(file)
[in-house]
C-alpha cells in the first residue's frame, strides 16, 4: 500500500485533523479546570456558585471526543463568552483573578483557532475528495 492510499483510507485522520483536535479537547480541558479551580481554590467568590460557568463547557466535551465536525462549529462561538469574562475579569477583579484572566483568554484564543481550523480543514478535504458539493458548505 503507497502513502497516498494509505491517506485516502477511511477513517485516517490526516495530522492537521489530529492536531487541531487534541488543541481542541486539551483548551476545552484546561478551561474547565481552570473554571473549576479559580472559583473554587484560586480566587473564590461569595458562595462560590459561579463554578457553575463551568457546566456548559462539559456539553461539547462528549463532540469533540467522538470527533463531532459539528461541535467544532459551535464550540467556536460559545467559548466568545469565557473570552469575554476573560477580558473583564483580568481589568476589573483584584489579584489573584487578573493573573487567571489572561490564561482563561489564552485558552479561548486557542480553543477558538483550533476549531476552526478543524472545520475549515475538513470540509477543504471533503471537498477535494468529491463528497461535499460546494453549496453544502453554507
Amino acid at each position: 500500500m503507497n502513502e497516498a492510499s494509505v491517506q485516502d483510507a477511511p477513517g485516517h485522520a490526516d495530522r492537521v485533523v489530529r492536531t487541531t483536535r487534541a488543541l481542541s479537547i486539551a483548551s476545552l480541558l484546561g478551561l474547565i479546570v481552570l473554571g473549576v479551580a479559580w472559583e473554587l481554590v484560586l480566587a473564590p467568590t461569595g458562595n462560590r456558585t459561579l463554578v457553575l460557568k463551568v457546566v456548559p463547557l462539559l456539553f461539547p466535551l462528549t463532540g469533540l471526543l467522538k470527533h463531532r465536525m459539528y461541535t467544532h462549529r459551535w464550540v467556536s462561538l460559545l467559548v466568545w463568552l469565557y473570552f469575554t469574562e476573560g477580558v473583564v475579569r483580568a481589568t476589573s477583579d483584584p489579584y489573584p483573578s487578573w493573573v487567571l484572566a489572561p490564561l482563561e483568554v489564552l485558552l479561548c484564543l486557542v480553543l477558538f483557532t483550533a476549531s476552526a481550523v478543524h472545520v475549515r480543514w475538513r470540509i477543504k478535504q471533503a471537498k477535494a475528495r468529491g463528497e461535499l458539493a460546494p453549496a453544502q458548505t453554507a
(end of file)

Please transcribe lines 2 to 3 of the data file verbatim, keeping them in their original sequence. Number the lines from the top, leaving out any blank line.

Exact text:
C-alpha cells in the first residue's frame, strides 16, 4: 500500500485533523479546570456558585471526543463568552483573578483557532475528495 492510499483510507485522520483536535479537547480541558479551580481554590467568590460557568463547557466535551465536525462549529462561538469574562475579569477583579484572566483568554484564543481550523480543514478535504458539493458548505 503507497502513502497516498494509505491517506485516502477511511477513517485516517490526516495530522492537521489530529492536531487541531487534541488543541481542541486539551483548551476545552484546561478551561474547565481552570473554571473549576479559580472559583473554587484560586480566587473564590461569595458562595462560590459561579463554578457553575463551568457546566456548559462539559456539553461539547462528549463532540469533540467522538470527533463531532459539528461541535467544532459551535464550540467556536460559545467559548466568545469565557473570552469575554476573560477580558473583564483580568481589568476589573483584584489579584489573584487578573493573573487567571489572561490564561482563561489564552485558552479561548486557542480553543477558538483550533476549531476552526478543524472545520475549515475538513470540509477543504471533503471537498477535494468529491463528497461535499460546494453549496453544502453554507
Amino acid at each position: 500500500m503507497n502513502e497516498a492510499s494509505v491517506q485516502d483510507a477511511p477513517g485516517h485522520a490526516d495530522r492537521v485533523v489530529r492536531t487541531t483536535r487534541a488543541l481542541s479537547i486539551a483548551s476545552l480541558l484546561g478551561l474547565i479546570v481552570l473554571g473549576v479551580a479559580w472559583e473554587l481554590v484560586l480566587a473564590p467568590t461569595g458562595n462560590r456558585t459561579l463554578v457553575l460557568k463551568v457546566v456548559p463547557l462539559l456539553f461539547p466535551l462528549t463532540g469533540l471526543l467522538k470527533h463531532r465536525m459539528y461541535t467544532h462549529r459551535w464550540v467556536s462561538l460559545l467559548v466568545w463568552l469565557y473570552f469575554t469574562e476573560g477580558v473583564v475579569r483580568a481589568t476589573s477583579d483584584p489579584y489573584p483573578s487578573w493573573v487567571l484572566a489572561p490564561l482563561e483568554v489564552l485558552l479561548c484564543l486557542v480553543l477558538f483557532t483550533a476549531s476552526a481550523v478543524h472545520v475549515r480543514w475538513r470540509i477543504k478535504q471533503a471537498k477535494a475528495r468529491g463528497e461535499l458539493a460546494p453549496a453544502q458548505t453554507a